First step toward freedom is `deciding' to break out of poverty. Monitor reporter sums up his observations on plight of poor
Jobs -- private or public -- are the poverty solution most often talked about by analysts and the poor themselves during interviews for this series. Some would tie stronger work requirements to the receipt of welfare, but guarantee work of some kind to be available.Skip to next paragraph
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Others suggest gradually eliminating all welfare and other support programs for the working-age poor except unemployment compensation. Poverty not a hopeless situation
Those interviewed do not shrug and say nothing will work. Rather, there generally seems to be a healthy and lively debate over just what steps are most effective.
Here are some observations from interviews in South Carolina, Florida, Alabama, and Virginia with the poor, the previously poor, and those helping to fight poverty.
Poverty is still a daily way of life for many Americans. The census bureau estimates that 35 million Americans live below the poverty line. From the small Alabama farmer with a few acres of horse-plowed land to the elderly South Carolina couple who received indoor plumbing only in 1973, making do is a constant challenge.
Even with an improving economy, poverty rates remain high.
The poor are not facing their struggles without hope or faith that things will get better. ``I'm hoping things will be better in my life,'' says Annie Mae Cooper, a churchgoing elderly black woman in Beaufort County, S.C. And there is pride: pride that leads some to work for low wages and not accept welfare; pride also that prevents some rural Alabama families living in shacks from accepting an offer of free hogs or cattle to improve their income.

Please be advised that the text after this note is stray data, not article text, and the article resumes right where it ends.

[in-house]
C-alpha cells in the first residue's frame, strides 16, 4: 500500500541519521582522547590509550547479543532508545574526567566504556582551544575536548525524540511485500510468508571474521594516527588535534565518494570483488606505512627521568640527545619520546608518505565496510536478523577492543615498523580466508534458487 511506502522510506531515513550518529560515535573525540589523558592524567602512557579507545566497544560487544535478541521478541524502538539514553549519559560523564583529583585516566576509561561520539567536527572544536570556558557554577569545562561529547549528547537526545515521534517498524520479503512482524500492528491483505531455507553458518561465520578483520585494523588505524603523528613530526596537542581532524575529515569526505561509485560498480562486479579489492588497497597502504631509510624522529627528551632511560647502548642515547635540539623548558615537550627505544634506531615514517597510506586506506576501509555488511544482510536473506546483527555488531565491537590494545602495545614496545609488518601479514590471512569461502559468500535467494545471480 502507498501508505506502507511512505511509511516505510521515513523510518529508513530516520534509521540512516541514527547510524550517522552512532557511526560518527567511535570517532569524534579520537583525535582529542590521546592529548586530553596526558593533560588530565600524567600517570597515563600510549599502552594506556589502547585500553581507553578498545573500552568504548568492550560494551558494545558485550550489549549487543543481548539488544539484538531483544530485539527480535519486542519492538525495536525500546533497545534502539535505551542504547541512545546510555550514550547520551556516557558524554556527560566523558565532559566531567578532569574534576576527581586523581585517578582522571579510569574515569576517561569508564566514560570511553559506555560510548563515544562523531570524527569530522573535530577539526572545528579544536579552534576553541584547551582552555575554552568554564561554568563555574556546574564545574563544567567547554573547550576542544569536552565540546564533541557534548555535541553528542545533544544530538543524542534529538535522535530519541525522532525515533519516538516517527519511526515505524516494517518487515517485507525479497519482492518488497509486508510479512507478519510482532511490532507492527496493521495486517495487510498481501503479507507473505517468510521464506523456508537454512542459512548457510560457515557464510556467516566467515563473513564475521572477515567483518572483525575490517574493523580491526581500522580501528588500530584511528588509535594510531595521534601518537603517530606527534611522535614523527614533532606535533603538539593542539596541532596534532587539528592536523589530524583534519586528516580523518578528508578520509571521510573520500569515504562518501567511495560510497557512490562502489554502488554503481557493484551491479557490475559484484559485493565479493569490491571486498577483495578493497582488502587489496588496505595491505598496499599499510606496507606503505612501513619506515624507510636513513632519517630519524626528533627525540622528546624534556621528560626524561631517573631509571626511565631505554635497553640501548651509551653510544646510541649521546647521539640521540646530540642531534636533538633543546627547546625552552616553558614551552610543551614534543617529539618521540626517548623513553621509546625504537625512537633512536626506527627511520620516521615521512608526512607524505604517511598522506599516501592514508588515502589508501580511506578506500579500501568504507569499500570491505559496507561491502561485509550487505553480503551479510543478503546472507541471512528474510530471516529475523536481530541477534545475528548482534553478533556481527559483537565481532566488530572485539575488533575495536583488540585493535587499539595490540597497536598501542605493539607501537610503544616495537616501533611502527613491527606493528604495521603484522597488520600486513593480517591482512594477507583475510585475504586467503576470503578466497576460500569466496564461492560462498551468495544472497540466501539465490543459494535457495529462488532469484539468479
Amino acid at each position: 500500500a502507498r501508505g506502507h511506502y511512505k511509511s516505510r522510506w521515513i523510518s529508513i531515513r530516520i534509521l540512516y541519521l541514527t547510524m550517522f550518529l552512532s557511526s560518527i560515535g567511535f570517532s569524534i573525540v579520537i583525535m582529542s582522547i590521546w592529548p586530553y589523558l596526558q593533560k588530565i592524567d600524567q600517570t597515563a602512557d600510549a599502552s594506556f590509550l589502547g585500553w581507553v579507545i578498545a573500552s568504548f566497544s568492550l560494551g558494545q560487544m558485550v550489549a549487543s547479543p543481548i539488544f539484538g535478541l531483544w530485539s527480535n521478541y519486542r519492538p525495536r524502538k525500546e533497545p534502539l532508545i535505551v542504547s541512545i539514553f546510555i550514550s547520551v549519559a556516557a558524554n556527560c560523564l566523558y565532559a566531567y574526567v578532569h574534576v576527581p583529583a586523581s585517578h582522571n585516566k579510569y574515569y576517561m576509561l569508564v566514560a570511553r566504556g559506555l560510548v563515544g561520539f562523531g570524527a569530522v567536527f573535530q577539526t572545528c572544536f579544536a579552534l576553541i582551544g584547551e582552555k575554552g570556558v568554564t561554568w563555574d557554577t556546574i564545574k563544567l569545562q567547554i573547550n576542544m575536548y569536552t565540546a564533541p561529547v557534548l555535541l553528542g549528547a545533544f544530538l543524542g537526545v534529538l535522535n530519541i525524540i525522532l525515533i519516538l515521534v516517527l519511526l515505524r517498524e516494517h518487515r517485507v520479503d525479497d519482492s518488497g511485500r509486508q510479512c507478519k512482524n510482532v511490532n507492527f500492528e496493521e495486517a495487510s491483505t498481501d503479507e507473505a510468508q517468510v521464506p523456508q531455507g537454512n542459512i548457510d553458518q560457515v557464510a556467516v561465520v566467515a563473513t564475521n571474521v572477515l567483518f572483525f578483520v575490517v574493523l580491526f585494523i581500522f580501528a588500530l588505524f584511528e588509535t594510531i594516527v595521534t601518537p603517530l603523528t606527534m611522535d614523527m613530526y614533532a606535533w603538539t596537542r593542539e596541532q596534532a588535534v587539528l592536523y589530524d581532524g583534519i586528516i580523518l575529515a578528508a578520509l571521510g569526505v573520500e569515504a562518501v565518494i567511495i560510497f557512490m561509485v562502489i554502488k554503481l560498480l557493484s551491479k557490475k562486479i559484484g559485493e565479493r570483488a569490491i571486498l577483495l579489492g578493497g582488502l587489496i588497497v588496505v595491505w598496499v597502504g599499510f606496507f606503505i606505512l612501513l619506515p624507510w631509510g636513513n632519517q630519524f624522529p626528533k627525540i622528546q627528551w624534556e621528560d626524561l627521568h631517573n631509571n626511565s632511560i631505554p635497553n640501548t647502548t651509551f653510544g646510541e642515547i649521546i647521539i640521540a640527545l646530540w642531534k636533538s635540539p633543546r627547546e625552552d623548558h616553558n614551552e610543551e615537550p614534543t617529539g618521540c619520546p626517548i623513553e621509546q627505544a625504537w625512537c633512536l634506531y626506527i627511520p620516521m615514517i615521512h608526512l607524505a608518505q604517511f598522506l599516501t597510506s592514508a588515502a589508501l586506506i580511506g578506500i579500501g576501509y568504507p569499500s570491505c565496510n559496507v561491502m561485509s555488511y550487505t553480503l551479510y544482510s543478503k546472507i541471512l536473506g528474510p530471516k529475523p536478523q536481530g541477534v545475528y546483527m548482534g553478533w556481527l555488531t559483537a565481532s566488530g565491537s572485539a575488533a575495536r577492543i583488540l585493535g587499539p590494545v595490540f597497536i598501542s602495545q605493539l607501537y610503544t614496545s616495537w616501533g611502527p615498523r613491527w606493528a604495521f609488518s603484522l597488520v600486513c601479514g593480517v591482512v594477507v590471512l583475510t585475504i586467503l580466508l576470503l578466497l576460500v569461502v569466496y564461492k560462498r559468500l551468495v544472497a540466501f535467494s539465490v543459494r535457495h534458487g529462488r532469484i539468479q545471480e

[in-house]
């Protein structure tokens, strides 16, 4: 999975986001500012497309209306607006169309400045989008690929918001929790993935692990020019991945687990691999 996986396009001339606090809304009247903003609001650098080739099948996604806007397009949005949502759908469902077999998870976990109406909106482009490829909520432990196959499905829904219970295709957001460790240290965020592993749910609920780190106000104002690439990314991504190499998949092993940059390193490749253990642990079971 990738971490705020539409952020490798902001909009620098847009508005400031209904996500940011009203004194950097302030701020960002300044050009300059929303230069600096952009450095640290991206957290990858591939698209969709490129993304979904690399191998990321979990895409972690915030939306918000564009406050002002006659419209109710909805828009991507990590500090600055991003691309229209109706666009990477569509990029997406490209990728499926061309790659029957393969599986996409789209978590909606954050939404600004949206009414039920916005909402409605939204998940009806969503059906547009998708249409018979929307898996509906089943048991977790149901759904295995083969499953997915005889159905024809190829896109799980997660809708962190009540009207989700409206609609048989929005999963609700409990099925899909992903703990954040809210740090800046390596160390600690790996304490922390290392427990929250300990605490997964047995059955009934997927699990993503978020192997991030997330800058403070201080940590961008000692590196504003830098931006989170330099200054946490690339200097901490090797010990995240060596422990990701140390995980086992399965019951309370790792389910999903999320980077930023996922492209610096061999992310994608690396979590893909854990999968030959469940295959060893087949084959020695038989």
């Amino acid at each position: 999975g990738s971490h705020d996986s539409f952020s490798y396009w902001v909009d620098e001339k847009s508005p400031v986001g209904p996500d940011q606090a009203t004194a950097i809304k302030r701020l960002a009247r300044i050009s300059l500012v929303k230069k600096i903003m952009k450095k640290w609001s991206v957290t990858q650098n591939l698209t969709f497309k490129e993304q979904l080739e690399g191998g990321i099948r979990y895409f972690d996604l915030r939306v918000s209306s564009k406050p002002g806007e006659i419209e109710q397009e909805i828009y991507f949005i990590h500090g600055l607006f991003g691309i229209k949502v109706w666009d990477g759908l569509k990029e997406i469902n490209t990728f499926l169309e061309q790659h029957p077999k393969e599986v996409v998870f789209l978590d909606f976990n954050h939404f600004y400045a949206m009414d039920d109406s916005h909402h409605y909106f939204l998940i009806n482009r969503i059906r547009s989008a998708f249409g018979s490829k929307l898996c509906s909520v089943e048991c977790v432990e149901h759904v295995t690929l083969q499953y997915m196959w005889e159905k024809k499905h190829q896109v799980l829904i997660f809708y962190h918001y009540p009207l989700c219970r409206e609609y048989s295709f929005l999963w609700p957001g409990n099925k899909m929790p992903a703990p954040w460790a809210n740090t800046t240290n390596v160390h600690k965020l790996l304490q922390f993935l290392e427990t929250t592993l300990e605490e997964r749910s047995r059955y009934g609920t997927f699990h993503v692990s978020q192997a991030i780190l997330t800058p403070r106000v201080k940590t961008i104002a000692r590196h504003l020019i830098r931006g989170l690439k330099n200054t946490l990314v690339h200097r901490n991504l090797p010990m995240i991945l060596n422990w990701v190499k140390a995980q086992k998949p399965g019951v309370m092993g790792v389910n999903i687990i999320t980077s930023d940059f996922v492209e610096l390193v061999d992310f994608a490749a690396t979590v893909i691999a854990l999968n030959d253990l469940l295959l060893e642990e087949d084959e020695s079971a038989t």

There are ways to close the gap between the jobless seeking jobs and employers seeking employees. Federal job training for the poor is beginning to show some results. More than half to two-thirds of such trainees are being hired. But no one knows how long people keep the jobs beyond one day or if they would have found jobs on their own. Federal job-training law requires no follow-up research to find out.
Those not ready for job training are not getting the remedial education and job preparation they need. The federal job-training data show lack of effort in this area.
Regardless of how ready someone is to move ahead, the starting point is the individual's decision to do something about being poor, say Ted Edlich, a former minister who runs an anti-poverty program in Roanoke, Va. ``The majority [of the poor] have a burning desire to do well.''
Those aided by Mr. Edlich's program said staff members there encouraged them to keep up the fight when they were discouraged. ``They gave me a chance,'' says Jeane Paige, once helped by the Roanoke program and now employed by it. Expert views at opposite poles
Drastically different views of what the federal role should be in combating poverty exist among experts on the subject.
Author Charles Murray, in his controversial book, ``Losing Ground,'' suggests gradually eliminating all welfare and other support programs for the working-age poor except unemployment compensation. No more food stamps, medicaid, subsidized housing, or aid to families with dependent children. Such programs are discouraging people from working he says.
If he were to revise his book, Mr. Murray said in a telephone interview with the Monitor, he would put in capital letters the sentence in his final chapter that reads: ``Reforms should be undertaken carefully and slowly, and often not at all.''
He said of his suggested reform: ``I don't consider it practical whatsover.'' But, it ``would be good ideally,'' he said.